The first priority of education is trust. Secondly, the teacher should work together with the learners, and should not think at their place; the learner’s autonomy of judgment, in fact, is not only the ultimate goal of education, but also the only means by which this goal can be achieved. All studies on learning confirm that the learner is the protagonist of learning[4] [2].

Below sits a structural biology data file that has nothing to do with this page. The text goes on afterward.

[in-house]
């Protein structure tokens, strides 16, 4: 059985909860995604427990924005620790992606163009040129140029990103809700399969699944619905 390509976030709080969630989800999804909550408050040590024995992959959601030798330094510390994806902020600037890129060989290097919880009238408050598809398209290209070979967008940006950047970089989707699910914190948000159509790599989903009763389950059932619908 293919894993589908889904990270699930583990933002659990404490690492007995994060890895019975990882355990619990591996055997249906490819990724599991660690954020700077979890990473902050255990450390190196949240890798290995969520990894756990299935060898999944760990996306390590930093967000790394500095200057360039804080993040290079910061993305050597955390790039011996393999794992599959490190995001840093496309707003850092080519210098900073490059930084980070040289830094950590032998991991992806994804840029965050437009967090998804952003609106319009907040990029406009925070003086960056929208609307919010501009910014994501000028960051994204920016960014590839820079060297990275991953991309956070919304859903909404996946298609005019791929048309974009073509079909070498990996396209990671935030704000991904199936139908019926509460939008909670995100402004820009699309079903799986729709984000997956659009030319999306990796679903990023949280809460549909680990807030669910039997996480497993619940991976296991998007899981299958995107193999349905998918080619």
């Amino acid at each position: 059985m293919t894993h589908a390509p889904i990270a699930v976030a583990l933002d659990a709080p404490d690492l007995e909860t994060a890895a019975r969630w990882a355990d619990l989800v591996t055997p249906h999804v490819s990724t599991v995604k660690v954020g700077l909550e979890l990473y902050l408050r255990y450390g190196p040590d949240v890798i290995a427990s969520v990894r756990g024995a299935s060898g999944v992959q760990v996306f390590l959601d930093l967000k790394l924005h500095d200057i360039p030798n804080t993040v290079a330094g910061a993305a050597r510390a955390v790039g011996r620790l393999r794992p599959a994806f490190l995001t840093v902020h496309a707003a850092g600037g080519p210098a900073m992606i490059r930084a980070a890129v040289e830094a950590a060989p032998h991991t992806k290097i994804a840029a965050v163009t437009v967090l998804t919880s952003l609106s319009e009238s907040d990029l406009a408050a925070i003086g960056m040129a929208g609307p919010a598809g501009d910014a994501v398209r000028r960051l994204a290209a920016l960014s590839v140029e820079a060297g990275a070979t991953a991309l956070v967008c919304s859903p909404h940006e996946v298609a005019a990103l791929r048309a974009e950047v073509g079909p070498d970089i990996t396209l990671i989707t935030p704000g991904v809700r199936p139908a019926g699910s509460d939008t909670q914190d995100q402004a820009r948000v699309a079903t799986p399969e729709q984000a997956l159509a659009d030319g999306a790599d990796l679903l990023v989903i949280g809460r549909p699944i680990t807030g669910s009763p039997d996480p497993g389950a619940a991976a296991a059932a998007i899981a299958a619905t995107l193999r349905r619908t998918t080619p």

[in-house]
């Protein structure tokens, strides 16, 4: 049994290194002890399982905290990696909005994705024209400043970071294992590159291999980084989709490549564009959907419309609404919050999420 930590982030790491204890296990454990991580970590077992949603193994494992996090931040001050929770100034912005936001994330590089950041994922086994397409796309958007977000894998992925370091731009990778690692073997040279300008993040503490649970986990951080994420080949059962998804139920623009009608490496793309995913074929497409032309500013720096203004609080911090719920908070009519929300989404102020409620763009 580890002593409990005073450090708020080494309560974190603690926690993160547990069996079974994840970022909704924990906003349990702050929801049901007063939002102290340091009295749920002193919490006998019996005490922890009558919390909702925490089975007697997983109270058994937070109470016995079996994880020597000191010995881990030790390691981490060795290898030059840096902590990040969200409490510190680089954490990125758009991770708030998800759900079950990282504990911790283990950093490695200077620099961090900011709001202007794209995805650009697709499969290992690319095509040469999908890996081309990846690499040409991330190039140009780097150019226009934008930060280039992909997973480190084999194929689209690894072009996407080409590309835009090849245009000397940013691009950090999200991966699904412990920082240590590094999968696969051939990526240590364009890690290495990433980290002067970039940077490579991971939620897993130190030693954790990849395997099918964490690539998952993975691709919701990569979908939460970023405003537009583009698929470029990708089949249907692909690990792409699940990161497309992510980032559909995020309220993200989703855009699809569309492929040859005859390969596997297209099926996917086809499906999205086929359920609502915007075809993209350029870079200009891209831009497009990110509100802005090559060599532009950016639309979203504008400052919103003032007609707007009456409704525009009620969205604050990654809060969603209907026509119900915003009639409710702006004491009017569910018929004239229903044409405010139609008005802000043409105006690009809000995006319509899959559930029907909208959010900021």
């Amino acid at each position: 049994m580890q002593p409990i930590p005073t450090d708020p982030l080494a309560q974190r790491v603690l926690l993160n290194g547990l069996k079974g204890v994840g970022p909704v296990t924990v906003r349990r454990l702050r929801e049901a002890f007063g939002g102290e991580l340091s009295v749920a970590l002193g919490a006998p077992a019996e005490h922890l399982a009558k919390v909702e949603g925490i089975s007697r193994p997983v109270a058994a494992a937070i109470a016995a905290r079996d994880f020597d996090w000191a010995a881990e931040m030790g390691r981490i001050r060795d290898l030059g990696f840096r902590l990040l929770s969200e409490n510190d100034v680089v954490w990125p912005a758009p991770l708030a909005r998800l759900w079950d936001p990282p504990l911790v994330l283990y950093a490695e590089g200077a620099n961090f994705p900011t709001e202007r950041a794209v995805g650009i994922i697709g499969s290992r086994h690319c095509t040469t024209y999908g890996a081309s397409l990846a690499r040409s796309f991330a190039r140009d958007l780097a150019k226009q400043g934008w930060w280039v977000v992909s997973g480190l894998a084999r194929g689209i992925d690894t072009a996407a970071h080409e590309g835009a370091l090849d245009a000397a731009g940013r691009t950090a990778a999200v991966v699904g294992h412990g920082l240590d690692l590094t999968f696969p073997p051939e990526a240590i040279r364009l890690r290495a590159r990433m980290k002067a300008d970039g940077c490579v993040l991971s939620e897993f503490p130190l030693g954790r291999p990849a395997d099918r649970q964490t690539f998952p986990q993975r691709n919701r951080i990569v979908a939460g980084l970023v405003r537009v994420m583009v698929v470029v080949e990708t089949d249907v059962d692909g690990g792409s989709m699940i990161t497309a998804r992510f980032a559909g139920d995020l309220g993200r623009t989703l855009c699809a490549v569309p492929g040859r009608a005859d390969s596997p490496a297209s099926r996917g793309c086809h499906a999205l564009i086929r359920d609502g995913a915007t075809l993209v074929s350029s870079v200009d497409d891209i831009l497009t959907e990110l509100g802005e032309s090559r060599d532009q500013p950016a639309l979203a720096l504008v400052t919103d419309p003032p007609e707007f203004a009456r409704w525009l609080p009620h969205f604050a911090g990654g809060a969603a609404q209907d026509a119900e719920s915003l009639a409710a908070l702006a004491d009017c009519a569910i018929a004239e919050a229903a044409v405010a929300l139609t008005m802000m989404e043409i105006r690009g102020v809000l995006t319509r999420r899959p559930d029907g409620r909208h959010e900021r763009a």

In addition, cheating for a good purpose is not acceptable as a means, since means and ends represent a continuum and must be consistent.

Delors, unlike the father of the fable, didn’t die, and after 1993, began to cope with the problems of the European Union without a soul, only interested in the Treasury and the greed of banks seeking to create wealth without work.